mmhome,now i know your response was not directed especially at me, but i will respond with my story since i started this thread.in high school i wasnt given anything and nothing was expected of me. i got a 4.0 because i was a proud and competetive bastard, but my parents never pushed me. i never got a prize for good grades. i got a pat on the back.likewise i had to get a job so i could rent a clarinet and pay for lessons myself, which i did. my folks didnt have the extra $$.by my senior year i was the top ranked high school clarinetist in california, and no one not a single person asked me to do it or pushed me to do it or helped me do it but me. i was on my own.so i went to a state school, got some $$$, but mostly had to take alot of the loans myself. my parents took what they could, but it wasnt like they bought my education for me.and i decided to go to law school on my own. no one expected it of me, suggested it to me, or hoped i would. i called my parents and told them i wanted to and they said "are you sure? you have to pay for it by yourself!"i dont even think my story is special. just cause a person is white doesnt mean they were born with a silver spoon in thier mouth...
As soon as all the rich kids stop benefitting from the contacts and help they get from THEIR fathers, I'll stop taking advantage of the almost non-existent help I might get because MY father is a URM.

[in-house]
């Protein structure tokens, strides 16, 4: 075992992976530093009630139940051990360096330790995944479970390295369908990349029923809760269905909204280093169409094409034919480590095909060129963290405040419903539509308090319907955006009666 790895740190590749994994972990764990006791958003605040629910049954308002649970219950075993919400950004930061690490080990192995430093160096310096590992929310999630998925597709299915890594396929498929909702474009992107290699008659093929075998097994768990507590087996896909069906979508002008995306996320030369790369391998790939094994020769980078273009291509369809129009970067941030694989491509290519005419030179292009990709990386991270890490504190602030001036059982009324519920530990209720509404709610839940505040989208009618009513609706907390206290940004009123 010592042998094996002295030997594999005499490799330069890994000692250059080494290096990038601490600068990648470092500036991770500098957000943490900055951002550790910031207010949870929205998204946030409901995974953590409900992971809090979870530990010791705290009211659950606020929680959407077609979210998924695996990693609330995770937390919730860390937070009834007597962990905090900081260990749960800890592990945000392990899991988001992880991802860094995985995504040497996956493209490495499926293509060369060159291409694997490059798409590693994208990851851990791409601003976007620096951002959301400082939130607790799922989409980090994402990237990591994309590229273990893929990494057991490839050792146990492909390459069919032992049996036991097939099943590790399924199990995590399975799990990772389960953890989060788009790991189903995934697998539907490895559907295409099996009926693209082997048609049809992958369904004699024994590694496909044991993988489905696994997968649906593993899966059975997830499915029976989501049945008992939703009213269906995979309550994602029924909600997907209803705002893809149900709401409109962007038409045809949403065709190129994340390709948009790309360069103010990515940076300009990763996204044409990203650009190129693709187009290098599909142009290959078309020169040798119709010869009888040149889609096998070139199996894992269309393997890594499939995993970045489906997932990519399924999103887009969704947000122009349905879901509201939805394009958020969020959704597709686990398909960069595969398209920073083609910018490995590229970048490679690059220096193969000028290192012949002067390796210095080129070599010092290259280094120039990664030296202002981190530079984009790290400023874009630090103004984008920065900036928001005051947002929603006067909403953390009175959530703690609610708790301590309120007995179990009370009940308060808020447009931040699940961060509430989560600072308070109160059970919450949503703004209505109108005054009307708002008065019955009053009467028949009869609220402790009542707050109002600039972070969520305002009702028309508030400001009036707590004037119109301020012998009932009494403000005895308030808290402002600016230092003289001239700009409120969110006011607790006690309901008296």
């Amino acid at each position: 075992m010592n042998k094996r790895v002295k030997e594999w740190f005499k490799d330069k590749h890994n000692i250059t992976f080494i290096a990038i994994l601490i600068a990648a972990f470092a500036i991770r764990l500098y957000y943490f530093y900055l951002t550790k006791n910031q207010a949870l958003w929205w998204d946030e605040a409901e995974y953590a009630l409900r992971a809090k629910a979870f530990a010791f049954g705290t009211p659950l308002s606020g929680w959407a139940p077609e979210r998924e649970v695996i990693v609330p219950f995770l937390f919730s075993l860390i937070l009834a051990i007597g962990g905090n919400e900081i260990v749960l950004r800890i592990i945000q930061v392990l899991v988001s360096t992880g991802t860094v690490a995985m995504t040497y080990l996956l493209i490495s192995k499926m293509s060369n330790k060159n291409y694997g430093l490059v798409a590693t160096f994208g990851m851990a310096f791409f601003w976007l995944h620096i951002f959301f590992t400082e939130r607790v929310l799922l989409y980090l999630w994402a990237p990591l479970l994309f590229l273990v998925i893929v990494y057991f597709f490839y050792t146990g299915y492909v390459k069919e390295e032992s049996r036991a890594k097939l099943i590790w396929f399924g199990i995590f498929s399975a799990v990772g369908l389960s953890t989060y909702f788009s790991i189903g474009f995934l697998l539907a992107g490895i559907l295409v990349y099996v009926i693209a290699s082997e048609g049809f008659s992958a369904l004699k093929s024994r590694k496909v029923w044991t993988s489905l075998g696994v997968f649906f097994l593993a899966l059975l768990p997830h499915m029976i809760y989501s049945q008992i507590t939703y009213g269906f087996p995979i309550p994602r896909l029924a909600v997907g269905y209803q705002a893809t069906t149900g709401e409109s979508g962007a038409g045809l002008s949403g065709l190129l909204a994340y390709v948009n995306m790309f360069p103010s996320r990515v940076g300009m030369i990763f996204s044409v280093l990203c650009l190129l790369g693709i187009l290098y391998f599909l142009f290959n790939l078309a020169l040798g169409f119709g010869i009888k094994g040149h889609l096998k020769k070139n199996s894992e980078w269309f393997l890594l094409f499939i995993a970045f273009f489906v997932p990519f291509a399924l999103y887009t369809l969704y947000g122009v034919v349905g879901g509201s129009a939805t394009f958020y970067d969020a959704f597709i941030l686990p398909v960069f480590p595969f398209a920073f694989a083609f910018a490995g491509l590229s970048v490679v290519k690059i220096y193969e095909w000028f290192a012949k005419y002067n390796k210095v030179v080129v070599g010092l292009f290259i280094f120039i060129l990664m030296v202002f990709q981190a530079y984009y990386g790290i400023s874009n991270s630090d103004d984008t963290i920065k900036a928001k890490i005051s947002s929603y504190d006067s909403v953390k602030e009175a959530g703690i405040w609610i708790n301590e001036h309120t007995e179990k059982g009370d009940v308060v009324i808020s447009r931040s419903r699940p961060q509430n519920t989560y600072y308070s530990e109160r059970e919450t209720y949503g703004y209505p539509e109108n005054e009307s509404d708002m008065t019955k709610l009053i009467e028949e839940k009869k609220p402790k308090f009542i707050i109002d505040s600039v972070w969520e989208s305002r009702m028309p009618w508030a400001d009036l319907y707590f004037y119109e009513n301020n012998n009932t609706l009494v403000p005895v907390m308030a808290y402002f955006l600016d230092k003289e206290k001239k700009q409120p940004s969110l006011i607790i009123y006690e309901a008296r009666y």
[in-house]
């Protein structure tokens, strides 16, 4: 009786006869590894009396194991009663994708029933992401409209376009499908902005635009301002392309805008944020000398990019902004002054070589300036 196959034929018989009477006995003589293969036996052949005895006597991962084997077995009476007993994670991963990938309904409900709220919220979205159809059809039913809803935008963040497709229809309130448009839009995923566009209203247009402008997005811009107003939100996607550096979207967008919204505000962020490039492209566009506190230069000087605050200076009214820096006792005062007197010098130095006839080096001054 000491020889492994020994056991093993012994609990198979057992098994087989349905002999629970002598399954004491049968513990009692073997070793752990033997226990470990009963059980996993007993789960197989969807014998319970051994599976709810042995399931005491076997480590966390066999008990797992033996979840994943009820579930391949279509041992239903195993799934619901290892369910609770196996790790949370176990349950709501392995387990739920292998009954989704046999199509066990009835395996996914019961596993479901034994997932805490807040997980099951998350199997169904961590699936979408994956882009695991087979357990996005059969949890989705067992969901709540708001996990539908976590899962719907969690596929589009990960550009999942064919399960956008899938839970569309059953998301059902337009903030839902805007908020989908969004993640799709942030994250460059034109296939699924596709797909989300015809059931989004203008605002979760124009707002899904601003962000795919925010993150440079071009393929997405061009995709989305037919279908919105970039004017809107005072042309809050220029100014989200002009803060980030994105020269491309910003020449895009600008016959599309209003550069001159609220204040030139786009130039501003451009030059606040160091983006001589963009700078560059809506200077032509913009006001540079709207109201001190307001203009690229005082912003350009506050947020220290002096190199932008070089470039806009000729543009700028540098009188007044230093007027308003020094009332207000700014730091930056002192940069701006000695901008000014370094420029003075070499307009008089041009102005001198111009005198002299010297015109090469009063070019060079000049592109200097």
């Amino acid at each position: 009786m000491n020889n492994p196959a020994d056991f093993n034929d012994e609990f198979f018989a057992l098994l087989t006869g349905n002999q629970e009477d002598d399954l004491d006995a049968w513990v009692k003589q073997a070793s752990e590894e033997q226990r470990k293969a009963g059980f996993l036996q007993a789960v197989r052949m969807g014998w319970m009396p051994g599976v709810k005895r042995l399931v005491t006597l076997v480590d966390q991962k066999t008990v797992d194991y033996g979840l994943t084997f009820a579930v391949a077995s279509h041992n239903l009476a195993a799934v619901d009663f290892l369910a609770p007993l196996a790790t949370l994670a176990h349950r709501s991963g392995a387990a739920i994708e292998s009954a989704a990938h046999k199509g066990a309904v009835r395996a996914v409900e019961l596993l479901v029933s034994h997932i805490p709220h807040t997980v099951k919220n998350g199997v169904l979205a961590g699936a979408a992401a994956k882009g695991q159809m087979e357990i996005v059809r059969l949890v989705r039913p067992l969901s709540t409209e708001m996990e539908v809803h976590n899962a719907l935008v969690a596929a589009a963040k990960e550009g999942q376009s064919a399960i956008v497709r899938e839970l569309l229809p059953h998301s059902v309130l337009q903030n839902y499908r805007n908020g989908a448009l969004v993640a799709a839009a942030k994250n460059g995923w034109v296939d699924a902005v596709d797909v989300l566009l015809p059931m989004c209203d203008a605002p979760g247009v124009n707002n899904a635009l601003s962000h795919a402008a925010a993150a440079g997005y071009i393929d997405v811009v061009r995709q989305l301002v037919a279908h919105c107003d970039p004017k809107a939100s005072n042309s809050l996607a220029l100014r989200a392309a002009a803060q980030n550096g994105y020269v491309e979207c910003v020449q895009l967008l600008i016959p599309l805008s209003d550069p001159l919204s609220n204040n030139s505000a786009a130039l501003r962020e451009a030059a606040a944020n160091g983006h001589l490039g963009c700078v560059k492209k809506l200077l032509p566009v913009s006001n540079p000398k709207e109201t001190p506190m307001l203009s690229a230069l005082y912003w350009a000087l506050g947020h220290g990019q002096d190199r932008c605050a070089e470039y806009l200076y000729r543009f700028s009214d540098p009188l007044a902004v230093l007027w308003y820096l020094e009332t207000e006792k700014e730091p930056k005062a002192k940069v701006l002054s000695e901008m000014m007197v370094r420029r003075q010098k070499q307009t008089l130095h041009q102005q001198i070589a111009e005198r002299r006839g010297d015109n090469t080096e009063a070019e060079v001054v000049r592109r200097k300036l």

I just want to interject that, well... life is not always fair. The goal of a just society is that the slights and frustrations are randomly distributed and balanced out by little bits of opportunity, also randomly distributed. Clearly, there are patterns of systematic oppression in the US so that challenges & opportunities are not randomly distributed. This needs to be addressed.But I don't think having to pay for your own college education or only getting a pat on the back when you get good grades is in the same category as systematic oppression. This, to me, is a challenge TBone had to overcome (as he did by finding other motivation for good grades & suceeding in music). It makes him a stronger person in the end. Some other kid might have had clarinet lessons and college paid for but had a father who abused him. Both situations show that life throws you random challenges, and strong people find ways to overcome those challenges. Both situations would make great personal statements. But I don't think either situation should be elevated to the level of systematic oppression and therefore neither situation should, in and of itself, give the applicant an edge in ls applications. What would make the person a stronger applicant is how s/he dealt with the challenge. If you can link your particular challenge to a pattern of systematic oppression which has lead to an underrepresentation of similarly challenged people in law school, well then, I think you have a case for receiving AA. If not, no dice. Just my $0.02.
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